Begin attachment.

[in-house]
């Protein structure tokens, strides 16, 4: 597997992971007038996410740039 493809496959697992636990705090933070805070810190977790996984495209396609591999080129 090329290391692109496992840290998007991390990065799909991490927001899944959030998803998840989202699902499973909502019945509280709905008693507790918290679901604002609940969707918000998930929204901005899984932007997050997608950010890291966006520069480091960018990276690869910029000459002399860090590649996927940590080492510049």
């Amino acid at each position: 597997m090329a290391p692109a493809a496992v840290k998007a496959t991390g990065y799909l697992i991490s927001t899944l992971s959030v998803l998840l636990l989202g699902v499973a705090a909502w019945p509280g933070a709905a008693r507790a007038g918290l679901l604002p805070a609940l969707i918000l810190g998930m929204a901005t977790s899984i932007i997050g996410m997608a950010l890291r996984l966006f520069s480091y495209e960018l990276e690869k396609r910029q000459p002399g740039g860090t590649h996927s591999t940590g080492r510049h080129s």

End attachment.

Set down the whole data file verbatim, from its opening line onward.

[in-house]
């Protein structure tokens, strides 16, 4: 597997992971007038996410740039 493809496959697992636990705090933070805070810190977790996984495209396609591999080129 090329290391692109496992840290998007991390990065799909991490927001899944959030998803998840989202699902499973909502019945509280709905008693507790918290679901604002609940969707918000998930929204901005899984932007997050997608950010890291966006520069480091960018990276690869910029000459002399860090590649996927940590080492510049």
């Amino acid at each position: 597997m090329a290391p692109a493809a496992v840290k998007a496959t991390g990065y799909l697992i991490s927001t899944l992971s959030v998803l998840l636990l989202g699902v499973a705090a909502w019945p509280g933070a709905a008693r507790a007038g918290l679901l604002p805070a609940l969707i918000l810190g998930m929204a901005t977790s899984i932007i997050g996410m997608a950010l890291r996984l966006f520069s480091y495209e960018l990276e690869k396609r910029q000459p002399g740039g860090t590649h996927s591999t940590g080492r510049h080129s």